Kurt, "The Other" Busch, Wins At Atlanta
Kurt, the other half of the Kurt and Kyle Busch racing family out of Las Vegas, led 232 laps of the 325-lap race, including the last lap of an overtime shootout.
Busch was leading the race over Brian Vickers when a caution came out with four laps remaining. Busch and most of the leaders pitted for tires and a splash of fuel. Carl Edwards took only two right side tires while Busch, Gordon and Vickers got four fresh tires.
Edwards beat Busch and Gordon out of the pit. When the final restart was given on the green/white/checkered restart, it was Edwards, Busch and Gordon in that order.
Busch quickly got by Edwards. Gordon was also able to get by Edwards, and for a moment or two, it looked like Gordon might be closing on Busch's blue No. 2 Dodge, but he was never able to challenge for the lead.
Busch celebrated his victory lap by driving backwards around the 1.5-mile track.
"Good things come to those who wait," said Busch. "This car was incredible. We've found a good package to start off 2009."
"I've got to hold up my end of the bargain because Kyle is on the gas right now."
"I want to thank Carl and Jeff for racing me clean there at the end. When you beat those two guys here at Atlanta, you've got to really handle."
Jeff Gordon finished second and remains the Sprint Cup points leader. It was his third top- 10 finish this season.
"This race team is really stepping it up," said Gordon. "With the fire in their eye and the things they've been working on back in the shop and setups that match my driving style have been awesome."
"We've had some small issues, like last week with the fender and this week with the clutch, but these guys are flawless, they aren't skipping a beat."
The third-place finisher, Carl Edwards, got his first top five of the season.
"I wish we had four tires, but I thought maybe they would throw the green flag and then the yellow flag, which would have ended the race, and I had rather be out front in a situation like that," said Edwards.
At one point, it appeared Vickers was almost equal to Busch, but his last pit stop was a disaster. He went in second and came out seventh.
Kevin Harvick, Brian Vickers, Clint Bowyer, Kasey Kahne, Tony Stewart, Jimmie Johnson, and Martin Truex Jr. were the remaining top-10 finishers.
Dale Earnhardt Jr. was unable to run with the leaders and finished 13th.
Polesitter Mark Martin wound up 31st.
Top- 12 Chase leaders after 4 of 36: 1. J. Gordon-634, 2. Bowyer- 591, 3. Kurt Busch-588, 4. Edwards 547, 5. Kenseth-546, 6. Stewart-521, 7. Kyle Busch-514, 8. Harvick-511, 9. Kahne-484, 10. Biffle-480, 11. Vickers-477, 12. Reutimann 475
Busch wins another truck race
Kyle Busch's win Saturday in the Camping World Truck Series at Atlanta was his second of the season. After just three races, he has two wins and two poles in the series. Top-10 leaders after 3 of 25: 1. Kyle Busch-560, 2. Bodine 535, 3. Skinner-441, 4. Hornaday 436, 5. McCumbee-426, 6. Crafton-423, 7. Cook-413, 8. Bell-412, 9. Peters-406, 10. Starr- 384
The trucks need more meat and potatoes
"If you're addicted to drugs or alcohol, you can go to a clinic and get help," Billy Jenkins, of Baltimore, Md., wrote in an email, "But where can you go if you're addicted to truck racing?"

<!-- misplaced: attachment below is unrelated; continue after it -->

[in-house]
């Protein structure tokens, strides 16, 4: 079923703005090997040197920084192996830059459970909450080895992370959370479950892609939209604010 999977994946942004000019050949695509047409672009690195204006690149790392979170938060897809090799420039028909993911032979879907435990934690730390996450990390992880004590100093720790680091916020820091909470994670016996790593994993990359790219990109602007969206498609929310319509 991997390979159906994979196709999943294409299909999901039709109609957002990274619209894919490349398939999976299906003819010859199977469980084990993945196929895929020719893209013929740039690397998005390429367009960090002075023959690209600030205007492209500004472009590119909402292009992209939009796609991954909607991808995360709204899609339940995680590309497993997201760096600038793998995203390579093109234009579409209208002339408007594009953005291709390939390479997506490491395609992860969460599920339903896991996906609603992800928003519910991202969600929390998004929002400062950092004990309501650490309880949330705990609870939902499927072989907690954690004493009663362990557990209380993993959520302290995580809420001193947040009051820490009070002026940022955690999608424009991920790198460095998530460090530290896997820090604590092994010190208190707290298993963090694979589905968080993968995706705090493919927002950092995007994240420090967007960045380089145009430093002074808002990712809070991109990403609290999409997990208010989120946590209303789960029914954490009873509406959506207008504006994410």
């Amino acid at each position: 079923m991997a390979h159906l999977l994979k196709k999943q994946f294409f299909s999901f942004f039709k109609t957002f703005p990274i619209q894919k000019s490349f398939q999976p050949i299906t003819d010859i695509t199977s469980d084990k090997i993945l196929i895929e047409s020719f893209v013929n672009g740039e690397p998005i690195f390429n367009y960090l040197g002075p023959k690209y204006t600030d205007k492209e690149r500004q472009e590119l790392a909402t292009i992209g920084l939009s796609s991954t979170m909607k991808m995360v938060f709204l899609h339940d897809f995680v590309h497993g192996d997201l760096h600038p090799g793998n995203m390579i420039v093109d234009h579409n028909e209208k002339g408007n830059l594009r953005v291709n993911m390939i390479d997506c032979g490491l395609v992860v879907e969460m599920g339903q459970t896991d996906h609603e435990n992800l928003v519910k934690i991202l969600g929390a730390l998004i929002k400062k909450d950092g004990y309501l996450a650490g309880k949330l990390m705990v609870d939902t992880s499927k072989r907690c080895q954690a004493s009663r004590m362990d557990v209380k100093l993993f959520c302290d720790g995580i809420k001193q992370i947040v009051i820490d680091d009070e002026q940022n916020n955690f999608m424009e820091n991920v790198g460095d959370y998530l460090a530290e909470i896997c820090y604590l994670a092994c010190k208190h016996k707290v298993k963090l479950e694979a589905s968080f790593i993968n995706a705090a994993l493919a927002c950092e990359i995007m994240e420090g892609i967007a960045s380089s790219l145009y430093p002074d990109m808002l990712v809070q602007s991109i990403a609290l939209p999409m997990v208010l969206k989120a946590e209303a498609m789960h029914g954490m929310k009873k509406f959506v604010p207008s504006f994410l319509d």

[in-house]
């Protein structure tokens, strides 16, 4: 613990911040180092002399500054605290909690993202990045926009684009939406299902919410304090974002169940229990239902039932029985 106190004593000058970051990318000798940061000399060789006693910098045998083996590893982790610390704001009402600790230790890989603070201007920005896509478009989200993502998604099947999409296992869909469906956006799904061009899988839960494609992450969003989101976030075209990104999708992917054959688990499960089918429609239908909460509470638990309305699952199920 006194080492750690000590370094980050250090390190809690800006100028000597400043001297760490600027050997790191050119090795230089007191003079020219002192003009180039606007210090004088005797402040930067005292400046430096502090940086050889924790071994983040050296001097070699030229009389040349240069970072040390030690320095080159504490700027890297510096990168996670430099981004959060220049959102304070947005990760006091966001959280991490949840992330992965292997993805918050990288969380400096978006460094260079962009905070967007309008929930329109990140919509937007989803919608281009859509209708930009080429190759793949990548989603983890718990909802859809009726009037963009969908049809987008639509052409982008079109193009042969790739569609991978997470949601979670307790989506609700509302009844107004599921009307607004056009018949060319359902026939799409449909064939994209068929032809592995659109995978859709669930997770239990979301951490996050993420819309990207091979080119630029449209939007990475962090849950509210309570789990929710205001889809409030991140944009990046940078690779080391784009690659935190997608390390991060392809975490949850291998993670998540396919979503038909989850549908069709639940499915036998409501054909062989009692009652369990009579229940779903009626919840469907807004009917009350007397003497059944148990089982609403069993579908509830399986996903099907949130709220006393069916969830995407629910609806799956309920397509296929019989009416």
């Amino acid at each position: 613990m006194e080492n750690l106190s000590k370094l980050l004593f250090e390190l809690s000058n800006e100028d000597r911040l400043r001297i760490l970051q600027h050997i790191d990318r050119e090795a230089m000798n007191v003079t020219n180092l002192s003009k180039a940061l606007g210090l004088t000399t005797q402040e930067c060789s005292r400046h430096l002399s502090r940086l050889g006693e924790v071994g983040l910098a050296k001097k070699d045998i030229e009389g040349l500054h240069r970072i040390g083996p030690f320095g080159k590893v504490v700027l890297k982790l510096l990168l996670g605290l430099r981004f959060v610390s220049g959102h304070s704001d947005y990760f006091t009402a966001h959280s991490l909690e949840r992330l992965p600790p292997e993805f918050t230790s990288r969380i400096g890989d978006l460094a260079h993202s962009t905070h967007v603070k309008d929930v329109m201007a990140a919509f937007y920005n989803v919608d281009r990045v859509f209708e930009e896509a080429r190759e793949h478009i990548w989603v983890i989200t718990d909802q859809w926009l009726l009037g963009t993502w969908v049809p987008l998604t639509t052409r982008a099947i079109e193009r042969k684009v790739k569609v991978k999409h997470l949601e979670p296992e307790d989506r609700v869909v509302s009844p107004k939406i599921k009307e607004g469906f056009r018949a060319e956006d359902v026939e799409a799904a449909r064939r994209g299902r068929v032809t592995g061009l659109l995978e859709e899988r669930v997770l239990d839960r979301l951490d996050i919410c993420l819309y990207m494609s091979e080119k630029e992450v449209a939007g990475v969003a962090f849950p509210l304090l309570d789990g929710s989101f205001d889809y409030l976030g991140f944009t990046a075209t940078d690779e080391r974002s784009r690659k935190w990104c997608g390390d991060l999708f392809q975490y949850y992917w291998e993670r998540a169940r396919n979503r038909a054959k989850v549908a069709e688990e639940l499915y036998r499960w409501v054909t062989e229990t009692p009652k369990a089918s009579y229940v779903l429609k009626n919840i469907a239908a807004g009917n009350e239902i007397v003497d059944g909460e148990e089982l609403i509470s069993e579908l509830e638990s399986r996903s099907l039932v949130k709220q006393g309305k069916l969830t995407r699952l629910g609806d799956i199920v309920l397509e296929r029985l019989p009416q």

Sorry, Billy, you'll have to talk to the France family, owners of the series.
Billy, like many fans, have come to view the Camping World Truck Series as the most exciting series in NASCAR racing.
But like the Sprint Cup and Nationwide Series, they too have problems, maybe even greater than the other two.
It's all about money. For truck owners, the big money hasn't drifted down to them.
The season started with only 10 fully-funded truck teams.
While the trucks do not run as many laps in races as cars, and only have a 25-race schedule, their operating costs still run into several millions of dollars.
And one of the problems is the payouts they receive.
Consider this: The Cup cars ran 160 laps in the Daytona 500. Matt Kenseth, the winner, took home $1,536,388. Joey Logano, the last place Cup finisher received $317,720.
Now, let's look at the Camping World race that was run two days before. The winner, Todd Bodine, ran 100 laps. He took home $93,750. Wayne Edwards, the lastplace truck team received $13,195.
How pitiful. It's like running for the fun of it.
The truck owners had to bring full teams, which meant transportation to and from Charlotte, housing, uniforms, and meals.
Rick Crawford operates two Camping World teams. He drives the No. 14 and James Buescher drives the No. 10. They finished 21st and 25th, respectively. Takehome pay for both teams was a whopping $33,060.
According to Crawford, he had only a couple thousand dollars left over after paying the tire bill. For you fans that might not know it, the Goodyear tires are priced at more than $400 each.
How much do you think it cost to feed, clothe, and house 25 team members for five days?
You can only do so much with love. The truck guys are struggling. They need more meat and potatoes.
The money just isn't there. Truck teams do not have the same level of recognition as the other two series.
Something has to be done.
It's time NASCAR gave some straight talk about the trucks, so fans like Billy Jenkins can make plans to find help for his addiction.
Weekend racing: There is no racing next weekend. It is an off week for all three NASCAR touring series. The next racing venue will be March 21 and 22 at Bristol.
Racing trivia question: Where is Robby Gordon's home town?
Last week's question: Who were the four teams that won 32 of the 36 races last year? Answer. Hendrick Racing, Joe Gibbs, Roush-Fenway, and Richard Childress.
You may contact the Racing Reporter at: firstname.lastname@example.org.